Update 1/18/2019 – This article has been updated with more detailed information about why hard disk drives stop spinning and what end users can do about it.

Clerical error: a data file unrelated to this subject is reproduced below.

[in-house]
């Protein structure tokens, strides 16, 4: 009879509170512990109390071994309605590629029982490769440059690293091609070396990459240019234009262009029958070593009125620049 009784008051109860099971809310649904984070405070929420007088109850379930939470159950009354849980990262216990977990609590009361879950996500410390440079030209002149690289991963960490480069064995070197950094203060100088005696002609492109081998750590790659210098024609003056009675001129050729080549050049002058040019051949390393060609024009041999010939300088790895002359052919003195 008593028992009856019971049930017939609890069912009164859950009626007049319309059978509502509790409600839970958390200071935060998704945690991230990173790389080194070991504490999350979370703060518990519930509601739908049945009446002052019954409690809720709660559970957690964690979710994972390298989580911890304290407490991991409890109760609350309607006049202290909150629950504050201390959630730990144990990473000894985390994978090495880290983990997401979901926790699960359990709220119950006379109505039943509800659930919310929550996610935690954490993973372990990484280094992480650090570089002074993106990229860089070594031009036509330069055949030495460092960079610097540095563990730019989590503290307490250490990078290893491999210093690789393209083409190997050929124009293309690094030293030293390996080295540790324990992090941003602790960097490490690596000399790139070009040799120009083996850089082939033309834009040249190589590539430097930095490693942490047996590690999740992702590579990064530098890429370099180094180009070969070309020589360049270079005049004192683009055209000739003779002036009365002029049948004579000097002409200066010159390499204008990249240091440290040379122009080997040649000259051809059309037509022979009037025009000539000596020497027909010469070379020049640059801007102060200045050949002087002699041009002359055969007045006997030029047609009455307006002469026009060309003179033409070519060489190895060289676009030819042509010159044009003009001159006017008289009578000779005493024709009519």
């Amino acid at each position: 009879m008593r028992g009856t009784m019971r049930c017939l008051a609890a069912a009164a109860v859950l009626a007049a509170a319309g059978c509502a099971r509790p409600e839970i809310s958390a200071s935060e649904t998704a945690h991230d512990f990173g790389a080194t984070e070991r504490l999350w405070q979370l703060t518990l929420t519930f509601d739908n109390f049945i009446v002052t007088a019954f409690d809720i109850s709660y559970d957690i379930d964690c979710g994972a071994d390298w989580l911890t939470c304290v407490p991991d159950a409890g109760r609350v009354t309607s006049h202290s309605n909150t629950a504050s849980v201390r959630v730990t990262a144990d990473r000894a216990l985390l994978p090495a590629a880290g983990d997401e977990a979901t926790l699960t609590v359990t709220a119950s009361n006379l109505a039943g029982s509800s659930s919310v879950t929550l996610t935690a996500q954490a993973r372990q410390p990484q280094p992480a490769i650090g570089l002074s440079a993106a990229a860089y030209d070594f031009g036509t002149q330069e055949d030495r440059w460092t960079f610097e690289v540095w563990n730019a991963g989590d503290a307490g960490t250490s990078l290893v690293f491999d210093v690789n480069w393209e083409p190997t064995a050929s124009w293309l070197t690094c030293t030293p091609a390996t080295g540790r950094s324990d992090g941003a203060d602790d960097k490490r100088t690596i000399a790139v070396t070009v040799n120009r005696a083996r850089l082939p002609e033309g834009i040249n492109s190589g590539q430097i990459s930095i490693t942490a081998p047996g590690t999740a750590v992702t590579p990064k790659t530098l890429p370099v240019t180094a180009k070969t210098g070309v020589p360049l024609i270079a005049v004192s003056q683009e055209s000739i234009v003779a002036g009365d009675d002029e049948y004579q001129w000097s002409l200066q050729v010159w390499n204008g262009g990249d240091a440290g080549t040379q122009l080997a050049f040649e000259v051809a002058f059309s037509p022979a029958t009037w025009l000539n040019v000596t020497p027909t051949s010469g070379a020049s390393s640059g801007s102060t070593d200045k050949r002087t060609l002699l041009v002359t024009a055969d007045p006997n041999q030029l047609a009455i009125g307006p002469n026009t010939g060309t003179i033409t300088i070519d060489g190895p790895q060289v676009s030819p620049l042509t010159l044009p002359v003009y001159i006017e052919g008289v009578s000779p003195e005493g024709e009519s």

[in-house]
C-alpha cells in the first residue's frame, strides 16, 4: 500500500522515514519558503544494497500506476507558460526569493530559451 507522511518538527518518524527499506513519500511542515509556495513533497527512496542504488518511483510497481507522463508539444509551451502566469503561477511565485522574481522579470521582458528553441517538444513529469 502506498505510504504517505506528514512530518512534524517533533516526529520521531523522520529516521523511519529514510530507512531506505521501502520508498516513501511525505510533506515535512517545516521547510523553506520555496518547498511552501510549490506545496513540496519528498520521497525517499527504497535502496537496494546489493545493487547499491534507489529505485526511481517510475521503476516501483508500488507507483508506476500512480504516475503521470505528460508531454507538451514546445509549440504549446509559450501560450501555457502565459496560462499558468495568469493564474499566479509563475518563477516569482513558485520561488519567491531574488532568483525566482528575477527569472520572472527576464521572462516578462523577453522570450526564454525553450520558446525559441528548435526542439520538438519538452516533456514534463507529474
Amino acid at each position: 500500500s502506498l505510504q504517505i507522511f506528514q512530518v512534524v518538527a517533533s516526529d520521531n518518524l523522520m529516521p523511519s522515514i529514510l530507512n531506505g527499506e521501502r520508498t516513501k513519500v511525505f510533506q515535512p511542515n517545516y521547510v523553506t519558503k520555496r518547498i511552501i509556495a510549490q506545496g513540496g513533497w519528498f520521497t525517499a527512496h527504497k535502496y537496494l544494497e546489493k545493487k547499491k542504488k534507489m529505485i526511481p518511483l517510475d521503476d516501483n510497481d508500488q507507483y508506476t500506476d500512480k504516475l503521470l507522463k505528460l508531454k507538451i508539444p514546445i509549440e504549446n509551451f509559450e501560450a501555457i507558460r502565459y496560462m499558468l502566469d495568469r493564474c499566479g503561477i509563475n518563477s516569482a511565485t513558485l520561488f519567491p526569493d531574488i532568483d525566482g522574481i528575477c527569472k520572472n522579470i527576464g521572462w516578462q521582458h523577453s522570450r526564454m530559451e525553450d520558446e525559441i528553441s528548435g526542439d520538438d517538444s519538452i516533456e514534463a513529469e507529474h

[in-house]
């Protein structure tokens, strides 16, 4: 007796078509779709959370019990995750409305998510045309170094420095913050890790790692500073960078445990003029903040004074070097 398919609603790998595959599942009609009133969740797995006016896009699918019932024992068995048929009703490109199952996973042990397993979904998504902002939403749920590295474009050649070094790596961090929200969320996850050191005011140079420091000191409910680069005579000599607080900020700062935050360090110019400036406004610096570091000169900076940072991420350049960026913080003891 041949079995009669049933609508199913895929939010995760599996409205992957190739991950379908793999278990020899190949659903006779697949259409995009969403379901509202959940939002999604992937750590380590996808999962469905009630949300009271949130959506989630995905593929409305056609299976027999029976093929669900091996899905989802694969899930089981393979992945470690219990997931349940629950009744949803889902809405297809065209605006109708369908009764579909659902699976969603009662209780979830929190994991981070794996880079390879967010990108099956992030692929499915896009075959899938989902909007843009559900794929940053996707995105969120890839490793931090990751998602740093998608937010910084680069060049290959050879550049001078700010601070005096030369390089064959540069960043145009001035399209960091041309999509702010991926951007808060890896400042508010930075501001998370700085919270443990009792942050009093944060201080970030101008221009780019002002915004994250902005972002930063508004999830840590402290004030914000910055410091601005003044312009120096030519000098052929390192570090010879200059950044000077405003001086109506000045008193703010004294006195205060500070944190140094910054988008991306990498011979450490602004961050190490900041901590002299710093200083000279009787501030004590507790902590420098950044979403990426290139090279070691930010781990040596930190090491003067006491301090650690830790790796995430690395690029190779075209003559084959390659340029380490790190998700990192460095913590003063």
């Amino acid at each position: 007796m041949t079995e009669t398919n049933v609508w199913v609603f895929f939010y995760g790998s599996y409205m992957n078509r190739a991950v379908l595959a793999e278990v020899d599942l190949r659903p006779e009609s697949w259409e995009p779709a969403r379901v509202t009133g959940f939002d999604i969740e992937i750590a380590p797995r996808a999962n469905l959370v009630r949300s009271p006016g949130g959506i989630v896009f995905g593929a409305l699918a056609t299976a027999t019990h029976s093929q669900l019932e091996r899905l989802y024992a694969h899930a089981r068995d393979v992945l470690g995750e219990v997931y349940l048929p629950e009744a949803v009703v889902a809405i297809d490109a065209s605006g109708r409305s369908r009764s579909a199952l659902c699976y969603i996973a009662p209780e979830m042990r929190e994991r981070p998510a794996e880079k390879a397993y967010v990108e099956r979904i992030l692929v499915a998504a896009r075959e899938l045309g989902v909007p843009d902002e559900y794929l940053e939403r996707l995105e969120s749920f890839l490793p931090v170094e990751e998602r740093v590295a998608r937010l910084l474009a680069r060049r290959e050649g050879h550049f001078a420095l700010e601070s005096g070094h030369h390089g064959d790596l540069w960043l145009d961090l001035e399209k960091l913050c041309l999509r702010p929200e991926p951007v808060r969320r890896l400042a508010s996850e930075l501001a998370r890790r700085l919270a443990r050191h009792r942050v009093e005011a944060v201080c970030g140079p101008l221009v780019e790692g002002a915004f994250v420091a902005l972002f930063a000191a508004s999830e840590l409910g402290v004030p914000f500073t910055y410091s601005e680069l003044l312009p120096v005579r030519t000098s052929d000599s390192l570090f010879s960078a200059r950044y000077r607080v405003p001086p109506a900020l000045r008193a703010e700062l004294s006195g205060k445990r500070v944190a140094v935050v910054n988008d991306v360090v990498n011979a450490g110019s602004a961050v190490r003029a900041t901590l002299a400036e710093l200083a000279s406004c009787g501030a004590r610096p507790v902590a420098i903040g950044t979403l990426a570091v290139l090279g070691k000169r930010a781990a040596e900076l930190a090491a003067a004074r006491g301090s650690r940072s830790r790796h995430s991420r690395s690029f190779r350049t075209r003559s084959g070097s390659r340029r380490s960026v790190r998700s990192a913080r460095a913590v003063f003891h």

Since the invention of the gramophone, most forms of audiovisual recording and data storage have relied on making things spin. Hard disk drives are no different. When IBM invented the first hard drive, a stack of disks coated with magnetic paint spun at 1,200 revolutions per minute. These disks had a total storage capacity of five megabytes and were roughly the size and shape of vinyl records. The hard drive itself was about the size of a refrigerator and had to be moved with a forklift. Today, a hard drive can hold over a terabyte of data on a single 3.5-inch hard disk platter. The platters in your typical hard drive spin at 5,400 to 7,200 RPM.